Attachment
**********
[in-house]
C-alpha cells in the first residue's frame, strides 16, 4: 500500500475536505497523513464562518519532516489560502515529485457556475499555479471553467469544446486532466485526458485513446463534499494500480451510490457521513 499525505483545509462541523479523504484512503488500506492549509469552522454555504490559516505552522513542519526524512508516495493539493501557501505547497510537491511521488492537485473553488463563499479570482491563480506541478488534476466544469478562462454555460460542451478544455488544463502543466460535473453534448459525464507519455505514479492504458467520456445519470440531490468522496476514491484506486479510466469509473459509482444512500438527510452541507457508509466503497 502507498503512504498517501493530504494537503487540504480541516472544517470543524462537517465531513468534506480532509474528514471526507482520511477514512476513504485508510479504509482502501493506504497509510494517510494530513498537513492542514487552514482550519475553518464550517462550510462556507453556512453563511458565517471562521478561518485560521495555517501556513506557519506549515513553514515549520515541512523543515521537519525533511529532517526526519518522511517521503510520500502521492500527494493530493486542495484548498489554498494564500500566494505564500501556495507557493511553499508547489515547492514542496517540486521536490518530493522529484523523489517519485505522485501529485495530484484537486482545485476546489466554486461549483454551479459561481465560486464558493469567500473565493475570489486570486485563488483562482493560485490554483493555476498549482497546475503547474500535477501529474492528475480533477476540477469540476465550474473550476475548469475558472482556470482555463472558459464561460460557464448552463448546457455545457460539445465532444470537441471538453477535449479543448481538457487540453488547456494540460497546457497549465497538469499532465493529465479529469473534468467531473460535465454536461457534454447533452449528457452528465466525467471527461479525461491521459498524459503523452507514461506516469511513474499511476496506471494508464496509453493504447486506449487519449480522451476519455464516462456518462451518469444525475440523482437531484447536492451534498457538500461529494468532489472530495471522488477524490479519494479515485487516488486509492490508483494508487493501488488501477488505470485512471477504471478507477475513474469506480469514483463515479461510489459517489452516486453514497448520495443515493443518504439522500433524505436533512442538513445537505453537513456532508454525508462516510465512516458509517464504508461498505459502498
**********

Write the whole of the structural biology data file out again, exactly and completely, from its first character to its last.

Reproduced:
[in-house]
C-alpha cells in the first residue's frame, strides 16, 4: 500500500475536505497523513464562518519532516489560502515529485457556475499555479471553467469544446486532466485526458485513446463534499494500480451510490457521513 499525505483545509462541523479523504484512503488500506492549509469552522454555504490559516505552522513542519526524512508516495493539493501557501505547497510537491511521488492537485473553488463563499479570482491563480506541478488534476466544469478562462454555460460542451478544455488544463502543466460535473453534448459525464507519455505514479492504458467520456445519470440531490468522496476514491484506486479510466469509473459509482444512500438527510452541507457508509466503497 502507498503512504498517501493530504494537503487540504480541516472544517470543524462537517465531513468534506480532509474528514471526507482520511477514512476513504485508510479504509482502501493506504497509510494517510494530513498537513492542514487552514482550519475553518464550517462550510462556507453556512453563511458565517471562521478561518485560521495555517501556513506557519506549515513553514515549520515541512523543515521537519525533511529532517526526519518522511517521503510520500502521492500527494493530493486542495484548498489554498494564500500566494505564500501556495507557493511553499508547489515547492514542496517540486521536490518530493522529484523523489517519485505522485501529485495530484484537486482545485476546489466554486461549483454551479459561481465560486464558493469567500473565493475570489486570486485563488483562482493560485490554483493555476498549482497546475503547474500535477501529474492528475480533477476540477469540476465550474473550476475548469475558472482556470482555463472558459464561460460557464448552463448546457455545457460539445465532444470537441471538453477535449479543448481538457487540453488547456494540460497546457497549465497538469499532465493529465479529469473534468467531473460535465454536461457534454447533452449528457452528465466525467471527461479525461491521459498524459503523452507514461506516469511513474499511476496506471494508464496509453493504447486506449487519449480522451476519455464516462456518462451518469444525475440523482437531484447536492451534498457538500461529494468532489472530495471522488477524490479519494479515485487516488486509492490508483494508487493501488488501477488505470485512471477504471478507477475513474469506480469514483463515479461510489459517489452516486453514497448520495443515493443518504439522500433524505436533512442538513445537505453537513456532508454525508462516510465512516458509517464504508461498505459502498